The One About The ‘Frenzy’ College Applications Have Become.

When I was a senior in high school, I scoured the handful of books that were available about my college opportunities, handwrote a number of essays, and sent in applications to six colleges.  Three were “reach” schools and the other three were schools to which I thought I would be admitted.

Today, the college application process has been completely transformed.  A quick search on Amazon for “college application” tools results in more than 5,000 books and resources, and the Common Application, or “Common App” as it’s fondly known, has become the go-to college application process for over a half million high school students every year.

The Common App basically takes the drudgery out of the application process:  instead of writing or typing (or word-processing) applications separately, the online system allows students to create one college application and then sends it to as many different colleges the student wants to receive their application, as long as the colleges are members of the Common App.  There are a handful of schools who do not accept the Common App, but a great many do.  Notable holdouts include USC, which is apparently considering a change because of applicant (and possibly donor-parent?) feedback.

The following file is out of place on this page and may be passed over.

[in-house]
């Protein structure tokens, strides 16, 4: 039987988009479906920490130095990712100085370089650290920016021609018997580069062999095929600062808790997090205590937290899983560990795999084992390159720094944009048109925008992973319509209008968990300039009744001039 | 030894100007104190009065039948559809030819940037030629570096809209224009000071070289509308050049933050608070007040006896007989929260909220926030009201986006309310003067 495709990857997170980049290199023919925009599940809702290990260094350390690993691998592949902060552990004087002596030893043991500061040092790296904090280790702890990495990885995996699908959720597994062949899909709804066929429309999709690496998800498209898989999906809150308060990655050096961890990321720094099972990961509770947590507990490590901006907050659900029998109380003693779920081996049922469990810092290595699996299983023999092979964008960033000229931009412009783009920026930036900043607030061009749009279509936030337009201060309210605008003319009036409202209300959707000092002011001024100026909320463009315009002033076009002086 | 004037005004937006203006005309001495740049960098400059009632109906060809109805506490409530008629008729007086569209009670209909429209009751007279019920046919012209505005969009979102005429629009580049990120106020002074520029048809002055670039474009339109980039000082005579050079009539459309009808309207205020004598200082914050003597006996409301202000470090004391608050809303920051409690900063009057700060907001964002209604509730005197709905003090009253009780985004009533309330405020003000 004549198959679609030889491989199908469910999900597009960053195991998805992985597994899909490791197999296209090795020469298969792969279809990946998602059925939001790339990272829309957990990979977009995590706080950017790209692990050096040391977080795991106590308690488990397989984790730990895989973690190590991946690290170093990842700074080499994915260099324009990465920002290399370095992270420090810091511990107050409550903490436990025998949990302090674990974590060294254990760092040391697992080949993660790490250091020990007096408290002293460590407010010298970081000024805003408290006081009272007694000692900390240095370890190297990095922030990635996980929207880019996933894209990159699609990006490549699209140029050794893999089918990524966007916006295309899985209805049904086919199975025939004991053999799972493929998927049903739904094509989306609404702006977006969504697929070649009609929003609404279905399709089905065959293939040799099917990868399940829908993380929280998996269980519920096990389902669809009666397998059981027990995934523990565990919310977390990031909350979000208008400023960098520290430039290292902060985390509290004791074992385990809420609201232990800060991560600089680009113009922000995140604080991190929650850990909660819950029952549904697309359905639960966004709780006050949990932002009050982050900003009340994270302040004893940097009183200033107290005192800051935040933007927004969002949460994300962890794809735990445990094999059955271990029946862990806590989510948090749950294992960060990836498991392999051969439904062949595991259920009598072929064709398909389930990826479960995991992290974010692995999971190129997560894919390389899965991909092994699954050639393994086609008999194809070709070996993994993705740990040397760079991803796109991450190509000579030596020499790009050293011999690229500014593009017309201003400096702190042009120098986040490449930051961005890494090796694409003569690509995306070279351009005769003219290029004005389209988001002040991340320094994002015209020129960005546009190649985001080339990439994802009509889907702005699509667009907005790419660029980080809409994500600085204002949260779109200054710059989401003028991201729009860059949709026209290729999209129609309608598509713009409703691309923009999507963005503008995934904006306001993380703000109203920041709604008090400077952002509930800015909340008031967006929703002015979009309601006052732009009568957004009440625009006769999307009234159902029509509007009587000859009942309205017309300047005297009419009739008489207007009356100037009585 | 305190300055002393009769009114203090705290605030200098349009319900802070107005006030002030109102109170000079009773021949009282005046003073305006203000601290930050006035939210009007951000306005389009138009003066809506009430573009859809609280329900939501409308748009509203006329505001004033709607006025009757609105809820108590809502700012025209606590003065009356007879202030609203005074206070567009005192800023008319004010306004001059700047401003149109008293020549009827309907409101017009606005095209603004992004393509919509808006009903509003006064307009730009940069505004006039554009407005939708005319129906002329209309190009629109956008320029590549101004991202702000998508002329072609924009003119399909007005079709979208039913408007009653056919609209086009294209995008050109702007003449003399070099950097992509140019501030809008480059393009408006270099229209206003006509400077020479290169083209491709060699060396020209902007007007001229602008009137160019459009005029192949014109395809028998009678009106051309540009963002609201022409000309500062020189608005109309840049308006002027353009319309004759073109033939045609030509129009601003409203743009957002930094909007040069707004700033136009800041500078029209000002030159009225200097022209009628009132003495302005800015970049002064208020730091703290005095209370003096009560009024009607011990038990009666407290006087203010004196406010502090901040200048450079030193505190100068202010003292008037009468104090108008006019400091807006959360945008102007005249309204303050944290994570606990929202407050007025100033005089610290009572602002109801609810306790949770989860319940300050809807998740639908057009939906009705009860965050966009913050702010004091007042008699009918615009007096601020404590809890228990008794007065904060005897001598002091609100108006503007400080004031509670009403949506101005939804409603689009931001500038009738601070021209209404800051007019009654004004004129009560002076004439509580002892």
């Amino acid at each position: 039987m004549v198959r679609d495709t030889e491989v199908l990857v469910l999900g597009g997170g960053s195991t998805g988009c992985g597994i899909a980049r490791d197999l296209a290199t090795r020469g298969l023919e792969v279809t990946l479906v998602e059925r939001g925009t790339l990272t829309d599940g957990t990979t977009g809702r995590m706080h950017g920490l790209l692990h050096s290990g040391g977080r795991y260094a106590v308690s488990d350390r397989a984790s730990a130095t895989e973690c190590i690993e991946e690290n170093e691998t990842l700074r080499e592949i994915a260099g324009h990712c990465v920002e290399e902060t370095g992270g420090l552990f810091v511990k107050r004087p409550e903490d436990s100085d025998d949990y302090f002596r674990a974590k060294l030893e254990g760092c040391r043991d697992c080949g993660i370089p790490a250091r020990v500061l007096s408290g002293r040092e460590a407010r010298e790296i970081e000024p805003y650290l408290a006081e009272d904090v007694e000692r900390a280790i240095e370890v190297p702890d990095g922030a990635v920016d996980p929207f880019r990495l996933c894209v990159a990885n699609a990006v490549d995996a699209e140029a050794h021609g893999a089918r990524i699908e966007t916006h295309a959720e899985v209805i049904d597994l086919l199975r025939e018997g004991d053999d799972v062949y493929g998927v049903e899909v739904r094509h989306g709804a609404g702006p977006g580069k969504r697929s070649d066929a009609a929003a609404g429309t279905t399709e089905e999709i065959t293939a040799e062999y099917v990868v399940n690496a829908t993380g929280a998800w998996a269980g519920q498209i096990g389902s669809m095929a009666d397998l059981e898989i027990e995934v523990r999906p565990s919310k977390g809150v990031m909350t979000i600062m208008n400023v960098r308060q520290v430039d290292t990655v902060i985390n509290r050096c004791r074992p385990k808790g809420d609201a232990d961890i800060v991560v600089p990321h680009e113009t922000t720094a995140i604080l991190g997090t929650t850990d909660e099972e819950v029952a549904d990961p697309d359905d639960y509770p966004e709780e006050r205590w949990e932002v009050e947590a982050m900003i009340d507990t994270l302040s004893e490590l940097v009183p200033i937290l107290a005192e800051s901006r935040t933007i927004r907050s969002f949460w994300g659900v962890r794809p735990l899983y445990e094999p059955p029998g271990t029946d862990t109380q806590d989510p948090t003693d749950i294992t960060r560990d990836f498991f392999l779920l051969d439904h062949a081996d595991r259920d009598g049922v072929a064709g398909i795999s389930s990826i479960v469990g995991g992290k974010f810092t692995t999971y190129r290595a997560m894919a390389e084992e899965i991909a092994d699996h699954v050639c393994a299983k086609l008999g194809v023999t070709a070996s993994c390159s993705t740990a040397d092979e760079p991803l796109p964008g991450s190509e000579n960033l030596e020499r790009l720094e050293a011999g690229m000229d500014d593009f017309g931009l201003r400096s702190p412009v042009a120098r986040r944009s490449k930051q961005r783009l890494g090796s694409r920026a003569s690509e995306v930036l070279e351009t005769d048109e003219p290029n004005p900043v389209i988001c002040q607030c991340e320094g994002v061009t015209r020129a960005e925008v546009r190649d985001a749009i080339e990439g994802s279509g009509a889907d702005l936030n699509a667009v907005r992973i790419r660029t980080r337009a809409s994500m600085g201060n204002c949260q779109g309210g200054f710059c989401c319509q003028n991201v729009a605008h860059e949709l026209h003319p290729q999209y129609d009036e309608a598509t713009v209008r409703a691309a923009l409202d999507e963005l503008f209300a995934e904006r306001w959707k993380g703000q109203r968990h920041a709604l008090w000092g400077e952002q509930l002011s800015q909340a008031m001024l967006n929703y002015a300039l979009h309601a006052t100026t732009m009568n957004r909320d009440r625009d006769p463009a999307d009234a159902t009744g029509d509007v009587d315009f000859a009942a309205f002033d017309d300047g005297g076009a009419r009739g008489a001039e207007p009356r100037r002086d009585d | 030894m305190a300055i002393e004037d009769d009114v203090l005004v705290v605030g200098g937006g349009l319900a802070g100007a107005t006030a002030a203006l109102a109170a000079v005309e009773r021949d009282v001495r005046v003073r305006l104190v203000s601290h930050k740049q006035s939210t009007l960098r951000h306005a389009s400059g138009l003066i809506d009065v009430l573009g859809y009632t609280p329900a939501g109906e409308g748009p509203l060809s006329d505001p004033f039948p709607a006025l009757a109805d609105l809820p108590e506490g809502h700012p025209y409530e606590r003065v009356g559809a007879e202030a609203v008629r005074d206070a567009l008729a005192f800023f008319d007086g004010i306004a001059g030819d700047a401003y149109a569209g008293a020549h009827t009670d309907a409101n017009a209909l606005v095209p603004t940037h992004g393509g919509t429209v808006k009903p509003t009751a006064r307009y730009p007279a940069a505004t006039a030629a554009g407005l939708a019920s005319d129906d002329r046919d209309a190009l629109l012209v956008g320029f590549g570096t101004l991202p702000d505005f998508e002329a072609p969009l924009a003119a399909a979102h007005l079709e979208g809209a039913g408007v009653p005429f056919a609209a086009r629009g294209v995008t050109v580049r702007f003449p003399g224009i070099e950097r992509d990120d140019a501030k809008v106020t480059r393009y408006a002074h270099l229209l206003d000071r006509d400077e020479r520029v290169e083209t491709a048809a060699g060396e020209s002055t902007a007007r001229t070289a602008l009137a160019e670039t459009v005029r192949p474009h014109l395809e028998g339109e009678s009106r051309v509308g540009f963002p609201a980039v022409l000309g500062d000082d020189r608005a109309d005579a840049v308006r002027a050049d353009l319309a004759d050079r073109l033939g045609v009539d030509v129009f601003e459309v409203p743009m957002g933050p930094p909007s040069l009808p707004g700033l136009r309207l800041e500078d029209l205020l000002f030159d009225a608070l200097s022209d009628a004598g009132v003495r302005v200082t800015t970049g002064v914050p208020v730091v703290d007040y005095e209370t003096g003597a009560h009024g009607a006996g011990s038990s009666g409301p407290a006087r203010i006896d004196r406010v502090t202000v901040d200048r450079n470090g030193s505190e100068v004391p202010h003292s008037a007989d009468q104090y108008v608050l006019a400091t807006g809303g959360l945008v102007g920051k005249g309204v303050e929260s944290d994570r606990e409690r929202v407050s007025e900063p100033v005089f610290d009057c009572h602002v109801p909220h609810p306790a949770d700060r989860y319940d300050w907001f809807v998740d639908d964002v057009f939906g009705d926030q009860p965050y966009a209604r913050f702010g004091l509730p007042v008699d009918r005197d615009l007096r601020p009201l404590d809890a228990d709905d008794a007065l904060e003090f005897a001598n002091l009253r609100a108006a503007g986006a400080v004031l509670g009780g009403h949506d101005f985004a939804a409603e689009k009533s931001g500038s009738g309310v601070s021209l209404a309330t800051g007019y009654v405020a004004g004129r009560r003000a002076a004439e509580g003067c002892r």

Today’s students apply to many more than the six colleges to which I applied, but with significantly less effort.  In fact,  students can’t even imagine having to fill out different applications for different colleges – witness a senior’s reaction to the thought in an article in today’s LA Times – “That would be so terrible.”

I visit about a half dozen or so high schools each year to talk to students about my alma mater, Johns Hopkins, and I interview about a dozen students each year.  The process has definitely changed since the days of multiple hand-written applications strewn across the room.  Of course, in those days, we also waited by the mailbox to see which colleges would send the ‘skinny’ envelope (denial) and which would send the ‘fat’ one (acceptance!).  Today’s kids just pull their PDAs out of their pocket and check their e-mail.

Gilman Hall, Johns Hopkins University. Erected 1915, recently renovated to LEED Silver standards.

 

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